Tuesday morning, Hogenson was running a groomer on a land trail from Seven Clans Casino near Warroad, Minn., to Arnesen’s Rocky Point Resort on Lake of the Woods north of Roosevelt, Minn.
“That trail’s getting busy now because nobody’s wanting to ride on the lake,” Hogenson said.
To groom in the Fordville area, the Ridge Runners club runs a state groomer, Brintnell says, one of “13 or 14” groomers across the state. The club’s grooming efforts provide a connection between several local communities, including Pisek, Lankin and Park River, he says.
“This year, it’s been pretty smooth sailing,” Brintnell said, adding there would be no one to maintain the trails if not for local snowmobile clubs.
The clubs also work with landowners to secure leases for crossing private land.
“We actually have to work with a lot of different people,” Brintnell said. “If we go across a farmer’s field, we have to get a lease and have everybody’s signature. So that gets to be an issue down the road because some people don’t want you going across their land, and they think it’s a liability. But the state of North Dakota has the insurance. If you’re on their trail system, it’s covered — the landowner is covered.”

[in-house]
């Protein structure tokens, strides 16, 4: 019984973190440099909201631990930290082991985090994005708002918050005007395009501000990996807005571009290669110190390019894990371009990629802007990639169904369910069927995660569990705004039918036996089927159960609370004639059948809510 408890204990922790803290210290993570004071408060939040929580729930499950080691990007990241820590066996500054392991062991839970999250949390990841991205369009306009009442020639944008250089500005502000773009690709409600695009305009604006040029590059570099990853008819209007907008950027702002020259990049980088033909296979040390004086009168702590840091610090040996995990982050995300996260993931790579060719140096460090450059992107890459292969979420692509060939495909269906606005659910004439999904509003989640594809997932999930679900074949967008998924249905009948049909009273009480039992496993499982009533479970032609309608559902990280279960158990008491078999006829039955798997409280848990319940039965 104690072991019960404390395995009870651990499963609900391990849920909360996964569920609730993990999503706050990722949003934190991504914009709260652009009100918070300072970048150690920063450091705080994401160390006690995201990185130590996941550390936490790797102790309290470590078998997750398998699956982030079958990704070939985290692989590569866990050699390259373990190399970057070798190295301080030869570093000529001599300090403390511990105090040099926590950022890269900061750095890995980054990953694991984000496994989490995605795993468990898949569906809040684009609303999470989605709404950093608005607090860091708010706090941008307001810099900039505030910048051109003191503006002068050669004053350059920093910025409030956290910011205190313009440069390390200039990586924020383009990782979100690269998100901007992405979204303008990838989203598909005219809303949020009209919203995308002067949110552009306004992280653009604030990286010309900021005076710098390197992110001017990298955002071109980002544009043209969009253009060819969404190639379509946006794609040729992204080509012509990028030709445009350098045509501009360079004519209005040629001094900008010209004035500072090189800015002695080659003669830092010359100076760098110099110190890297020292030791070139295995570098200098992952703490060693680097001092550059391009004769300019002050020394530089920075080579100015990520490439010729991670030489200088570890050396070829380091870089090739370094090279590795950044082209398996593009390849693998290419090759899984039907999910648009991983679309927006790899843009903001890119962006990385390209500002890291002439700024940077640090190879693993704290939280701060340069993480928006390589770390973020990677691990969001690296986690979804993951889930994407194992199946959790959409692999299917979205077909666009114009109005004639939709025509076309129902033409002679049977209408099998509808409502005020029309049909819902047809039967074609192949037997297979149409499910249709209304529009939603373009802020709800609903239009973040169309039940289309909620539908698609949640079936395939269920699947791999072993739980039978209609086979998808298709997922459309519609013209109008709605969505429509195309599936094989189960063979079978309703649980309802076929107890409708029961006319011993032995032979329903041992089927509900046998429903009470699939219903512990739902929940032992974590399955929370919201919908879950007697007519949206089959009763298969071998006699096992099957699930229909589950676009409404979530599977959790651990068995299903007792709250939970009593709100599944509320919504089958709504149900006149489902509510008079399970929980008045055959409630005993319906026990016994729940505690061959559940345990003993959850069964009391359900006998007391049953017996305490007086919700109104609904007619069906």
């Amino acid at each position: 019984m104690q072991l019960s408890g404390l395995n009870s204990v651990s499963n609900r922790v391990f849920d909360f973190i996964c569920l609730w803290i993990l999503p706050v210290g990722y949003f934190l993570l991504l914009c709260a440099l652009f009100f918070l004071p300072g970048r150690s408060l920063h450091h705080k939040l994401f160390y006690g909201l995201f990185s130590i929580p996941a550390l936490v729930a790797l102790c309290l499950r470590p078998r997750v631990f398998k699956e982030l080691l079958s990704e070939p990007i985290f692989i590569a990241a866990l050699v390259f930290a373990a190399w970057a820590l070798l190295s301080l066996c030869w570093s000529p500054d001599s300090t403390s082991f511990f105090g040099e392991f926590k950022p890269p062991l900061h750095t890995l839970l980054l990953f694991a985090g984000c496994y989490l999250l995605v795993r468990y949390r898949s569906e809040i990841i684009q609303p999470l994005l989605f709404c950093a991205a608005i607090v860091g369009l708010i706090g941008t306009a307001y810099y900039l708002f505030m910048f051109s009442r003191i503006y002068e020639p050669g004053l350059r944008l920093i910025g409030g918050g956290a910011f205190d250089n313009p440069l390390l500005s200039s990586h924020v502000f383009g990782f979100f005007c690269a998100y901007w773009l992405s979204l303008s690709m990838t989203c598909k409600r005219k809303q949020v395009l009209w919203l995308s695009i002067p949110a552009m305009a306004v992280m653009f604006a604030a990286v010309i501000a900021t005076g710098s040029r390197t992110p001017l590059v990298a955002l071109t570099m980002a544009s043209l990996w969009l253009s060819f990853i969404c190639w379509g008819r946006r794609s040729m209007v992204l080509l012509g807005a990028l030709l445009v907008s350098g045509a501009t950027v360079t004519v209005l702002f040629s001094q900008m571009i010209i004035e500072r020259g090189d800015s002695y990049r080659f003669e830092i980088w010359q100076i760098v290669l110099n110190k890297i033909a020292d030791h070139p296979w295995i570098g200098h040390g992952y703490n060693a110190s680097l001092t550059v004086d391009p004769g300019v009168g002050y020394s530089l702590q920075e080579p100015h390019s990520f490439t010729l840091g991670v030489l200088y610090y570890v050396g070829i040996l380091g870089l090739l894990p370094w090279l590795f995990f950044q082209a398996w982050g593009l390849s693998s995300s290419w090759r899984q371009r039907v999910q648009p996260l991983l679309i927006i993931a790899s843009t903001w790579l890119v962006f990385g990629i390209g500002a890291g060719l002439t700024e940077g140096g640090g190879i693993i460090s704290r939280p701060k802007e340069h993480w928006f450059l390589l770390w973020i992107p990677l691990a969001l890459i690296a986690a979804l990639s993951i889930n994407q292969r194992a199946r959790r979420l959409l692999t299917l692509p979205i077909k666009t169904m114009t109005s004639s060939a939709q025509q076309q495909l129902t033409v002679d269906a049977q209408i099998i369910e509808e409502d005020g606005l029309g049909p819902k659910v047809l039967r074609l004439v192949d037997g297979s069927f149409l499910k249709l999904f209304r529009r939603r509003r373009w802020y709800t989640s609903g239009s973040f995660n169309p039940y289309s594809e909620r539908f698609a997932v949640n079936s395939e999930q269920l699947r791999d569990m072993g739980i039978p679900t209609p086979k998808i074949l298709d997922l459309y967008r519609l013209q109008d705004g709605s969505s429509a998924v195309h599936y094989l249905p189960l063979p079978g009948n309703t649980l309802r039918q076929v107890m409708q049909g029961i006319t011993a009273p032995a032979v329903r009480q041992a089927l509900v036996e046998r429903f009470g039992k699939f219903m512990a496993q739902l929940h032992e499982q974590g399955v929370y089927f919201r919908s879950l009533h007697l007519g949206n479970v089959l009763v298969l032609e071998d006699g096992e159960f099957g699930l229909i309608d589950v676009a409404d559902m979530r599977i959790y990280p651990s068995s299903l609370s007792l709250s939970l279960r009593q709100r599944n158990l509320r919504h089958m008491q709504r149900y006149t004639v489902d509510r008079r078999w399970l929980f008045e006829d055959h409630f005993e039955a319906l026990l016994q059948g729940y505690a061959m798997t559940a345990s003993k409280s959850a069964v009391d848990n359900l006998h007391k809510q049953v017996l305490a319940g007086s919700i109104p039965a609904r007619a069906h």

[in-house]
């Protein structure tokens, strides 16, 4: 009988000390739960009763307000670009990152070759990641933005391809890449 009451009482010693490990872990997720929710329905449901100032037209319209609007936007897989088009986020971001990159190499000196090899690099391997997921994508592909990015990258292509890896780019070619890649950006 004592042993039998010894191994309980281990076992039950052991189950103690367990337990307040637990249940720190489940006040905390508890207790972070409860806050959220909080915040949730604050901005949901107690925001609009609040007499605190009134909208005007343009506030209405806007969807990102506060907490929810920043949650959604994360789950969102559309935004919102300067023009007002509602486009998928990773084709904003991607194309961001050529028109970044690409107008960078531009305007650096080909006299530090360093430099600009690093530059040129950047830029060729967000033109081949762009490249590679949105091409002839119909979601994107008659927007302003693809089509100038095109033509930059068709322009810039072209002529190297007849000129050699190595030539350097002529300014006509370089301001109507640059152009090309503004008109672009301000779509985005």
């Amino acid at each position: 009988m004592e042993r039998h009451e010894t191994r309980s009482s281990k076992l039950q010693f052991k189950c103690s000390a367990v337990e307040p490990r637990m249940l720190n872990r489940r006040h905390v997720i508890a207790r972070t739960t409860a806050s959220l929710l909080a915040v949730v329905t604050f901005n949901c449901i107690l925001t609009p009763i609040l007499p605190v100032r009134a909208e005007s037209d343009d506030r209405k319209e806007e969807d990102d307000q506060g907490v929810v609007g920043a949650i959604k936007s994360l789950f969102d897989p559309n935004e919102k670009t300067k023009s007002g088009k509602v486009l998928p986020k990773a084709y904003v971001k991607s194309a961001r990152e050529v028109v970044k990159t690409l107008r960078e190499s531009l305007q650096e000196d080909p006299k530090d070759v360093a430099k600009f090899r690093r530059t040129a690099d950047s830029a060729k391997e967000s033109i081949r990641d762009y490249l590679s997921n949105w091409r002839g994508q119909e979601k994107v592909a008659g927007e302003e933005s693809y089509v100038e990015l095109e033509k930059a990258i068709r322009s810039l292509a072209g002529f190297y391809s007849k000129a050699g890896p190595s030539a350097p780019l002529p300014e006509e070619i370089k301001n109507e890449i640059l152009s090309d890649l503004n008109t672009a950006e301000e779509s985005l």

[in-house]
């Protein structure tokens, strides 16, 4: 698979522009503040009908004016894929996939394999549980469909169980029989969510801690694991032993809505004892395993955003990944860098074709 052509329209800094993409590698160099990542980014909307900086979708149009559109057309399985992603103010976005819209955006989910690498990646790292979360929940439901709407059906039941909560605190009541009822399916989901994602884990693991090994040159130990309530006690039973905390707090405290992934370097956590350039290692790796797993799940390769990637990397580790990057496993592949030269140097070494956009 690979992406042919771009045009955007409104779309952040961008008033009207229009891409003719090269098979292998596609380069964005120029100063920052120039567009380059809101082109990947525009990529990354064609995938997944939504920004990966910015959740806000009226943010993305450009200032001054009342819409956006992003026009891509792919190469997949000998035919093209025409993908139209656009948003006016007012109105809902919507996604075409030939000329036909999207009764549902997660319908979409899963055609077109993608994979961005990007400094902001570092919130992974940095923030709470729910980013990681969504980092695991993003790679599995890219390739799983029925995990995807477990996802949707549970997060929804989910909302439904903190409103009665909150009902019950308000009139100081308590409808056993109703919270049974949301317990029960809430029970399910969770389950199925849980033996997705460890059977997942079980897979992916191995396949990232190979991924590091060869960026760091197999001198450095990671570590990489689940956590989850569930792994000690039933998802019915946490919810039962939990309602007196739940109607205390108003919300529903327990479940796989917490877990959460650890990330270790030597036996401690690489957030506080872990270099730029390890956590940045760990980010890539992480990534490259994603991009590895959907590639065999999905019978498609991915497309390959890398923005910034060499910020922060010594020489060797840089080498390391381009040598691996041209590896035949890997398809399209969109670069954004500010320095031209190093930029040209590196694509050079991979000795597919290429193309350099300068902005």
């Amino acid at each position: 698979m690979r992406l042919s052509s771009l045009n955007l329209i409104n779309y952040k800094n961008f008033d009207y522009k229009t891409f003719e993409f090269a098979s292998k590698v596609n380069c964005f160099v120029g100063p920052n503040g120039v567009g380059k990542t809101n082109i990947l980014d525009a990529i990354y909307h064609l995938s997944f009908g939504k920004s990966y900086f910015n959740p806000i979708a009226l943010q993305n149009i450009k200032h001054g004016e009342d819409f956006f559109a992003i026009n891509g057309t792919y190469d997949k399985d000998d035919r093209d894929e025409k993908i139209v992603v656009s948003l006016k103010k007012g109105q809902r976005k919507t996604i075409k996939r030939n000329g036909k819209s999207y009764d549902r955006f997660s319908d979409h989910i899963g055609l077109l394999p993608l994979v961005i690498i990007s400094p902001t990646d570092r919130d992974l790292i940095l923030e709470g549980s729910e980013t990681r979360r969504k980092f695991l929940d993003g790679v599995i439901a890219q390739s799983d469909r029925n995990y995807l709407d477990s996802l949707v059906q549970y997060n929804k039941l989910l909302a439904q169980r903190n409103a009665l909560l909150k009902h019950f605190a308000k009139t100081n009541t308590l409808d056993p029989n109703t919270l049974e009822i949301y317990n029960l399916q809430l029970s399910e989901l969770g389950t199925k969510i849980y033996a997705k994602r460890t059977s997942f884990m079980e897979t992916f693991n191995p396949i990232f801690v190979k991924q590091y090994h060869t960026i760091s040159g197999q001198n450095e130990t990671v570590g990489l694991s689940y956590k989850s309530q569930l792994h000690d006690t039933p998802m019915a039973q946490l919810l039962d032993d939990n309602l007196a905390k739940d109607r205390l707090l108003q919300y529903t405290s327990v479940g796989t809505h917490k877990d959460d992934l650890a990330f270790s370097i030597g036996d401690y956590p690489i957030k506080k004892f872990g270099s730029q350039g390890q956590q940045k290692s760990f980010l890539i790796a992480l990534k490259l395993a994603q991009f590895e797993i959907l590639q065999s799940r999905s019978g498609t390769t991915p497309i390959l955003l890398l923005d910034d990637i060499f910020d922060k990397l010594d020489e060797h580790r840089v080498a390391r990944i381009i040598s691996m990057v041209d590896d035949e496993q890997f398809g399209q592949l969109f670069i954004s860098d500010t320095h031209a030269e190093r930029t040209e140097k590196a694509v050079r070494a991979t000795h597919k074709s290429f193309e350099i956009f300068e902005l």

Despite the general abundance of snow in northwest Minnesota — most trails in the Roseau County area have a 6- to 7-inch base — Hogenson says a few trails could use a bit more of the white stuff, including the Ray Morrissette Trail north of Roseau in the Lost River State Forest.
“They groomed, but there’s not quite enough snow to cover all the stumps up,” Hogenson said. “We broke a bunch of cleats on the groomer going through there.”
That’s just one example of the expense required to run a groomer. In Grand Forks, the Red River Snowmobile Club in November had its groomer serviced, a job that included an oil change and filters, said Brian Chandler, the club’s vice president.
“It’s going to be $1,000 easily,” Chandler said. By some estimates, operating a groomer costs $30 to $40 a mile every time it runs.
Hogenson says he’s been in the groomer almost every day, of late, but needs to back off a bit. In Minnesota, most of the state’s snowmobile trails are funded by the Department of Natural Resources’ Grant-in-Aid program through registration fees — $113.50 for three years — $53 trail stickers required for out-of-state snowmobiles and a small percentage of the non-refunded gas tax collected by the state.
Grant-in-Aid funds are then distributed to local snowmobile clubs.
“We’ve only got so much money,” Hogenson said. “That’s why I try to make the trails as wide as I can. They stay better.”